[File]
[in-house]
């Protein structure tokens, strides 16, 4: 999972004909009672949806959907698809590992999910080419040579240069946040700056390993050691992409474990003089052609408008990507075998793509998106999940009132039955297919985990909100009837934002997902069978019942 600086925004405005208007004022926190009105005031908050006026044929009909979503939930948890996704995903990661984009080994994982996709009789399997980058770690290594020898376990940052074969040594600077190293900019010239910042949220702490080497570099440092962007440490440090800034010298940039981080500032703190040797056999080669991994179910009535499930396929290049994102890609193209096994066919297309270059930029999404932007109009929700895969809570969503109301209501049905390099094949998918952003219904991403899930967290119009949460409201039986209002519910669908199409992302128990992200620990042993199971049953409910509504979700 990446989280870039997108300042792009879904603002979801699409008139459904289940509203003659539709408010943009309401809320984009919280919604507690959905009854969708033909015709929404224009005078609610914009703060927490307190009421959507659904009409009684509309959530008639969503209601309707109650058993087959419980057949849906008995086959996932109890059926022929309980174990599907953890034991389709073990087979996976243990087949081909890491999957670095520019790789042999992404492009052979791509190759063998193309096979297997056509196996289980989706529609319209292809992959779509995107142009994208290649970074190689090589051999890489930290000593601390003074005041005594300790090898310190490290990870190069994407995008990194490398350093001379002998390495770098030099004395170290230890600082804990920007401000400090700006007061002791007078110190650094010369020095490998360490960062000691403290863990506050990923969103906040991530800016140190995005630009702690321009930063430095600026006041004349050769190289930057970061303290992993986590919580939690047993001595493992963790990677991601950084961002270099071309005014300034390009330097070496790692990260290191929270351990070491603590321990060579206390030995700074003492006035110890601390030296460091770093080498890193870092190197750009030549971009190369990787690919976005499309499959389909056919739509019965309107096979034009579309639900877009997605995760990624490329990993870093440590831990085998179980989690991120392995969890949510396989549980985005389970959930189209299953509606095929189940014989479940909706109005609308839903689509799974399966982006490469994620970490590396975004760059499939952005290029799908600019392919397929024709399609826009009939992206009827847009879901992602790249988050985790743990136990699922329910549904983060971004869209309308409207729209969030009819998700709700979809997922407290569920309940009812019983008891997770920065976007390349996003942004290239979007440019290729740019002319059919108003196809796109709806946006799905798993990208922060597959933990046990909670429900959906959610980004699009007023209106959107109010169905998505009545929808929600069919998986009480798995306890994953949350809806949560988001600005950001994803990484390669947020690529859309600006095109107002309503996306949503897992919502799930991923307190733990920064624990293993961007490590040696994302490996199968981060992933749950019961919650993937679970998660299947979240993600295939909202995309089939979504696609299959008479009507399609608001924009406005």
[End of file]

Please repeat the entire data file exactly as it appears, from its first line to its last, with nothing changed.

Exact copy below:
[in-house]
């Protein structure tokens, strides 16, 4: 999972004909009672949806959907698809590992999910080419040579240069946040700056390993050691992409474990003089052609408008990507075998793509998106999940009132039955297919985990909100009837934002997902069978019942 600086925004405005208007004022926190009105005031908050006026044929009909979503939930948890996704995903990661984009080994994982996709009789399997980058770690290594020898376990940052074969040594600077190293900019010239910042949220702490080497570099440092962007440490440090800034010298940039981080500032703190040797056999080669991994179910009535499930396929290049994102890609193209096994066919297309270059930029999404932007109009929700895969809570969503109301209501049905390099094949998918952003219904991403899930967290119009949460409201039986209002519910669908199409992302128990992200620990042993199971049953409910509504979700 990446989280870039997108300042792009879904603002979801699409008139459904289940509203003659539709408010943009309401809320984009919280919604507690959905009854969708033909015709929404224009005078609610914009703060927490307190009421959507659904009409009684509309959530008639969503209601309707109650058993087959419980057949849906008995086959996932109890059926022929309980174990599907953890034991389709073990087979996976243990087949081909890491999957670095520019790789042999992404492009052979791509190759063998193309096979297997056509196996289980989706529609319209292809992959779509995107142009994208290649970074190689090589051999890489930290000593601390003074005041005594300790090898310190490290990870190069994407995008990194490398350093001379002998390495770098030099004395170290230890600082804990920007401000400090700006007061002791007078110190650094010369020095490998360490960062000691403290863990506050990923969103906040991530800016140190995005630009702690321009930063430095600026006041004349050769190289930057970061303290992993986590919580939690047993001595493992963790990677991601950084961002270099071309005014300034390009330097070496790692990260290191929270351990070491603590321990060579206390030995700074003492006035110890601390030296460091770093080498890193870092190197750009030549971009190369990787690919976005499309499959389909056919739509019965309107096979034009579309639900877009997605995760990624490329990993870093440590831990085998179980989690991120392995969890949510396989549980985005389970959930189209299953509606095929189940014989479940909706109005609308839903689509799974399966982006490469994620970490590396975004760059499939952005290029799908600019392919397929024709399609826009009939992206009827847009879901992602790249988050985790743990136990699922329910549904983060971004869209309308409207729209969030009819998700709700979809997922407290569920309940009812019983008891997770920065976007390349996003942004290239979007440019290729740019002319059919108003196809796109709806946006799905798993990208922060597959933990046990909670429900959906959610980004699009007023209106959107109010169905998505009545929808929600069919998986009480798995306890994953949350809806949560988001600005950001994803990484390669947020690529859309600006095109107002309503996306949503897992919502799930991923307190733990920064624990293993961007490590040696994302490996199968981060992933749950019961919650993937679970998660299947979240993600295939909202995309089939979504696609299959008479009507399609608001924009406005």